11/28/05 - immigrants

In today's excerpt - the dominant position the US maintains in international migration, a position that inevitably creates considerable internal controversy and political dissension, despite the fact that large scale in-migration is always correlated with high economic growth and achievement:

"... the USA ... has always absorbed the lion's share of the world's immigrants. In fact, the state of California by itself takes in more permanent immigrants than any other ...  in the world. Between 1980 and 1989, the USA received roughly a third of all the world's international migrants. ...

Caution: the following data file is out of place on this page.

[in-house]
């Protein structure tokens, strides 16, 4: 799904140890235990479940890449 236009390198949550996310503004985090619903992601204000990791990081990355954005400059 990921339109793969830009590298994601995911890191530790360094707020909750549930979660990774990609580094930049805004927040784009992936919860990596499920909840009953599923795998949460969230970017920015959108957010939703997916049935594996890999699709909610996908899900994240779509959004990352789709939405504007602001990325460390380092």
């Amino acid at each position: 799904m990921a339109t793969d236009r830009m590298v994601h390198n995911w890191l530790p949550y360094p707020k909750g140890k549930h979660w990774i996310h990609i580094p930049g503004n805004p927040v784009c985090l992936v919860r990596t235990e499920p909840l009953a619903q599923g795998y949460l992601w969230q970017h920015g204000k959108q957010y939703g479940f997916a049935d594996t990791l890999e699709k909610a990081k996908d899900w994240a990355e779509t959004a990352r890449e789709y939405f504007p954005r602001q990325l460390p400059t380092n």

"As of 1990, the USA had 19.8 million foreign-born residents, comprising 8 per cent of its total population, compared with Canada's 4.2 million foreign born residents representing 16 per cent of its population. The foreign-born persentage has been increasing in both countries in recent decades as a result of a sharp upsurge in immigration that began in the mid-1960s. By the end of the 1980s, immigration into North America had come to exceed the record levels observed during the first decades of the century. For example, the average number of permanent immigrants admitted to the USA each year rose from 385,000 during the period 1970-4 to 603,000 during 1985-9. By 1991, it was running at 1.4 million per year, owing in part to the implementation of a legalization programme for undocumented migrants."


Douglas S. Massey et. al.


Worlds in Motion: Understanding International Migration at the End of the Millenium


Oxford University Press


Copyright 1998 by IUSSP


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